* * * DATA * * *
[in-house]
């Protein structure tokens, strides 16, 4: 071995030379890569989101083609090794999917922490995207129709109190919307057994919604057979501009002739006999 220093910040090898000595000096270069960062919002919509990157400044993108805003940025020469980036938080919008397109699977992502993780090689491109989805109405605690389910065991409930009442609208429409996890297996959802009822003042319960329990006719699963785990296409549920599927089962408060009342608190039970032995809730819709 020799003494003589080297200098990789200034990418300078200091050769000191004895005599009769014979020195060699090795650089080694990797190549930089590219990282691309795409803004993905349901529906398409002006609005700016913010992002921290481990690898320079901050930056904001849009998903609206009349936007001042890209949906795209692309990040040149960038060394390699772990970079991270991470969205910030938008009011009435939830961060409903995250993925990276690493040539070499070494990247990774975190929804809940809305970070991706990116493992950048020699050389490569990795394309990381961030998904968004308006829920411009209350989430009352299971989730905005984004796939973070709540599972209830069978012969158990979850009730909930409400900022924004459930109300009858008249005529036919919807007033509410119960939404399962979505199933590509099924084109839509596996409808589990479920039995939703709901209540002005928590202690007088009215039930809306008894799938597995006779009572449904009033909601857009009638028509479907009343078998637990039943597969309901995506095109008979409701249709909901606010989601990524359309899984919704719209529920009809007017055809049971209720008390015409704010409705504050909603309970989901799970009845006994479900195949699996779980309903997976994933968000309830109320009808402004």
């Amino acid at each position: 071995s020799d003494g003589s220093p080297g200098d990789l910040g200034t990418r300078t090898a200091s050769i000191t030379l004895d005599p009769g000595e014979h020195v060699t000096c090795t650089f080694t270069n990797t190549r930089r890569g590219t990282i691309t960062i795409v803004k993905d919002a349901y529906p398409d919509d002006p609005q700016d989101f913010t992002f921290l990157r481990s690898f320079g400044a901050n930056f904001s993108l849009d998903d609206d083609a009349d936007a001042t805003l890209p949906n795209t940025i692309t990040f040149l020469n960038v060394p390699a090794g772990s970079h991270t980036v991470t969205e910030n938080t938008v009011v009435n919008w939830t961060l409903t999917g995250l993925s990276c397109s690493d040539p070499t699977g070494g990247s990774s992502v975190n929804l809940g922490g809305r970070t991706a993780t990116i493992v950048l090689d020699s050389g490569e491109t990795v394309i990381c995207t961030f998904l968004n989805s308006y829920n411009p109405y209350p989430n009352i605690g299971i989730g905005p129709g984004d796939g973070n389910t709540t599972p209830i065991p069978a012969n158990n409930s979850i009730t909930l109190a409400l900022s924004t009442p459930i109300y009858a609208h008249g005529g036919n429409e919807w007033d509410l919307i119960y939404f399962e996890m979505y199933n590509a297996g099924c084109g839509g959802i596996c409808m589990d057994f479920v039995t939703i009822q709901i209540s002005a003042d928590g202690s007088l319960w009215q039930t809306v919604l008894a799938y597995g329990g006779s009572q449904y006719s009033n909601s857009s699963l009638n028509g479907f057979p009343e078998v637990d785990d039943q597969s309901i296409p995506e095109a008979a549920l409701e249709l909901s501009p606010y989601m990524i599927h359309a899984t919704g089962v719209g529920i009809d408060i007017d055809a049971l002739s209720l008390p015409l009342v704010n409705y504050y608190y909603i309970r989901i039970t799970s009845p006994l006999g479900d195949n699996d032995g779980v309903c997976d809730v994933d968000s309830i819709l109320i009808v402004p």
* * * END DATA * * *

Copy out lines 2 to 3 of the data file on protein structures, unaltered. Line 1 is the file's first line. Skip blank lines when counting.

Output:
């Protein structure tokens, strides 16, 4: 071995030379890569989101083609090794999917922490995207129709109190919307057994919604057979501009002739006999 220093910040090898000595000096270069960062919002919509990157400044993108805003940025020469980036938080919008397109699977992502993780090689491109989805109405605690389910065991409930009442609208429409996890297996959802009822003042319960329990006719699963785990296409549920599927089962408060009342608190039970032995809730819709 020799003494003589080297200098990789200034990418300078200091050769000191004895005599009769014979020195060699090795650089080694990797190549930089590219990282691309795409803004993905349901529906398409002006609005700016913010992002921290481990690898320079901050930056904001849009998903609206009349936007001042890209949906795209692309990040040149960038060394390699772990970079991270991470969205910030938008009011009435939830961060409903995250993925990276690493040539070499070494990247990774975190929804809940809305970070991706990116493992950048020699050389490569990795394309990381961030998904968004308006829920411009209350989430009352299971989730905005984004796939973070709540599972209830069978012969158990979850009730909930409400900022924004459930109300009858008249005529036919919807007033509410119960939404399962979505199933590509099924084109839509596996409808589990479920039995939703709901209540002005928590202690007088009215039930809306008894799938597995006779009572449904009033909601857009009638028509479907009343078998637990039943597969309901995506095109008979409701249709909901606010989601990524359309899984919704719209529920009809007017055809049971209720008390015409704010409705504050909603309970989901799970009845006994479900195949699996779980309903997976994933968000309830109320009808402004």
């Amino acid at each position: 071995s020799d003494g003589s220093p080297g200098d990789l910040g200034t990418r300078t090898a200091s050769i000191t030379l004895d005599p009769g000595e014979h020195v060699t000096c090795t650089f080694t270069n990797t190549r930089r890569g590219t990282i691309t960062i795409v803004k993905d919002a349901y529906p398409d919509d002006p609005q700016d989101f913010t992002f921290l990157r481990s690898f320079g400044a901050n930056f904001s993108l849009d998903d609206d083609a009349d936007a001042t805003l890209p949906n795209t940025i692309t990040f040149l020469n960038v060394p390699a090794g772990s970079h991270t980036v991470t969205e910030n938080t938008v009011v009435n919008w939830t961060l409903t999917g995250l993925s990276c397109s690493d040539p070499t699977g070494g990247s990774s992502v975190n929804l809940g922490g809305r970070t991706a993780t990116i493992v950048l090689d020699s050389g490569e491109t990795v394309i990381c995207t961030f998904l968004n989805s308006y829920n411009p109405y209350p989430n009352i605690g299971i989730g905005p129709g984004d796939g973070n389910t709540t599972p209830i065991p069978a012969n158990n409930s979850i009730t909930l109190a409400l900022s924004t009442p459930i109300y009858a609208h008249g005529g036919n429409e919807w007033d509410l919307i119960y939404f399962e996890m979505y199933n590509a297996g099924c084109g839509g959802i596996c409808m589990d057994f479920v039995t939703i009822q709901i209540s002005a003042d928590g202690s007088l319960w009215q039930t809306v919604l008894a799938y597995g329990g006779s009572q449904y006719s009033n909601s857009s699963l009638n028509g479907f057979p009343e078998v637990d785990d039943q597969s309901i296409p995506e095109a008979a549920l409701e249709l909901s501009p606010y989601m990524i599927h359309a899984t919704g089962v719209g529920i009809d408060i007017d055809a049971l002739s209720l008390p015409l009342v704010n409705y504050y608190y909603i309970r989901i039970t799970s009845p006994l006999g479900d195949n699996d032995g779980v309903c997976d809730v994933d968000s309830i819709l109320i009808v402004p």